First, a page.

Private is an international review of photography and writing. This itinerant review has been offering its poetic and photographic journey since 1992. Private’s purpose is to offer a space for photographic creation and poetic or narrative writing. Each issue is themed.
As unique and special the scenes are that the photographers for this issue have chosen to focus on, the similarities (what we have in common, what we share) that can be found around the globe are striking.
Issue 16 features Parisian legend Invader as the cover artist. Our exclusive interview with the Rubik’s cube enthusiast provides a rare insight into this secretive street artist’s work.
We talk about people stealing his work, airlines classifying his tiles as ‘weapons’ and invader-shaped waffles. We also chat about his ‘cousin’ Mr Brainwash and how he narrowly avoiding arrest in LA during the Art in the Streets show.
Issue 16 also includes Ron English’s protege, the Australian wunderkind Kid Zoom, old-school mad scientist CHU, commercial assassins TrustoCorp, and weird and wonderful pictorial pirates The Dead Sea Mob.
But that’s not all, folks. We also talk to Cath Love and Will Barras, and include a photo feature on Obsession Of Colour.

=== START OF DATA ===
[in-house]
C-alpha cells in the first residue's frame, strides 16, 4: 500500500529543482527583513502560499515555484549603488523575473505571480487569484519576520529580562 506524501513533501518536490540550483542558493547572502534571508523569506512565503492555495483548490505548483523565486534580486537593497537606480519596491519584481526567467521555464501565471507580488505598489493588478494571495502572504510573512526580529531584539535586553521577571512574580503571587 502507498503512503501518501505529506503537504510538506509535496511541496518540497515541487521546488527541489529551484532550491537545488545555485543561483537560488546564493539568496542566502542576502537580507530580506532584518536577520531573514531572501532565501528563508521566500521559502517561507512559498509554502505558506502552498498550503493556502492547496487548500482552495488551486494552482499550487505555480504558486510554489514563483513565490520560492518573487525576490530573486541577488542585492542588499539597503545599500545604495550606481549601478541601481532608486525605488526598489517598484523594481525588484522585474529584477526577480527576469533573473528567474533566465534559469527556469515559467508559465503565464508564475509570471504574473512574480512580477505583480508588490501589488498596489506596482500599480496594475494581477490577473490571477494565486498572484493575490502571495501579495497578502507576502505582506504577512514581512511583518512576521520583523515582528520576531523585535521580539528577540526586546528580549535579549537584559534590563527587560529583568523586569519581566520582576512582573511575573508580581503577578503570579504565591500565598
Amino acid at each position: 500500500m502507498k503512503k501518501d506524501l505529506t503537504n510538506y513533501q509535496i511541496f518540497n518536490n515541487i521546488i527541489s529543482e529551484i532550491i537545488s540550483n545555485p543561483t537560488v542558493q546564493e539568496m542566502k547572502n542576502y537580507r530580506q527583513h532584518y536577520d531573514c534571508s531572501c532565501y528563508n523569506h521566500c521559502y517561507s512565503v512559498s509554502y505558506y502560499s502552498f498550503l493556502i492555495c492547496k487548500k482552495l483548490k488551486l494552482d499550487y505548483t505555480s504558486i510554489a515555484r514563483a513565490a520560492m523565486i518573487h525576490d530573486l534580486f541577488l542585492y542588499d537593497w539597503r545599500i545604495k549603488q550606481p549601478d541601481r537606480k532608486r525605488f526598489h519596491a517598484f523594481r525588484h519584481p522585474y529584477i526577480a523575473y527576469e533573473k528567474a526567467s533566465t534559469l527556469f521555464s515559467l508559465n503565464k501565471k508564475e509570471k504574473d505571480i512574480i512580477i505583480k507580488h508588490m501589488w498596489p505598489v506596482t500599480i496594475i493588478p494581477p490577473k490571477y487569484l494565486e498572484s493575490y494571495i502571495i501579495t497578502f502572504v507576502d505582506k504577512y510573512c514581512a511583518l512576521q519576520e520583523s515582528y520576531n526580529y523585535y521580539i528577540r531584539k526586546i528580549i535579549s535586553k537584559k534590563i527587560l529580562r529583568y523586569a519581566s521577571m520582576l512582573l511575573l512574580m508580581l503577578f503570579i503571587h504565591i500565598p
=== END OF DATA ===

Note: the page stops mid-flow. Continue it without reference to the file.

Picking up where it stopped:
Of course no issue of VNA would be complete without documenting actual work on city walls and it seemed appropriate that this issue should celebrate the streets of Paris, alongside those of London and Melbourne.
Each issue has around 168 pages and includes high-quality colour reproductions of the artists’ work.
Issue 26 looks at questions of pedagogy, such as gallery education, Godard’s didacticism, Lina Bo Bardi’s exhibition displays, and through the artists Catherine Sullivan, Isidoro Valcárcel Medina and Group Material. Accompanying texts look at Hans Eijkelboom, theorisations of the event and the current Moscow art scene.
Wistbook 009 / Edition series. 100 / Format. 3″cd and novella…
A murder mystery by one of today’s finest crime writers, “Jigokuhen” takes place in a declining coastal city whose once thriving harbours and shipyards now house a shadowy criminal underworld. Drawn into this world when the son of the city’s mayor is killed, a jaded middle-aged detective finds himself distracted by a beautiful unemployed dockworker who spends each day walking aimlessly along the shore, and whose mysterious past may just hold the key to solving the crime. Throughout the novella, these two characters act as allegories of the dingy concrete metropolis and the wild untamed sea that borders it, City and Nature constantly approaching and withdrawing. The plot reaches a climax with a shootout in a warehouse, but the action plays second fiddle to the relationship between the detective and the dockworker, which remains ambivalent and by the end of the novel remains unresolved. Quiet, yet intensely evocative, “Jigokuhen” is a literary tour de force.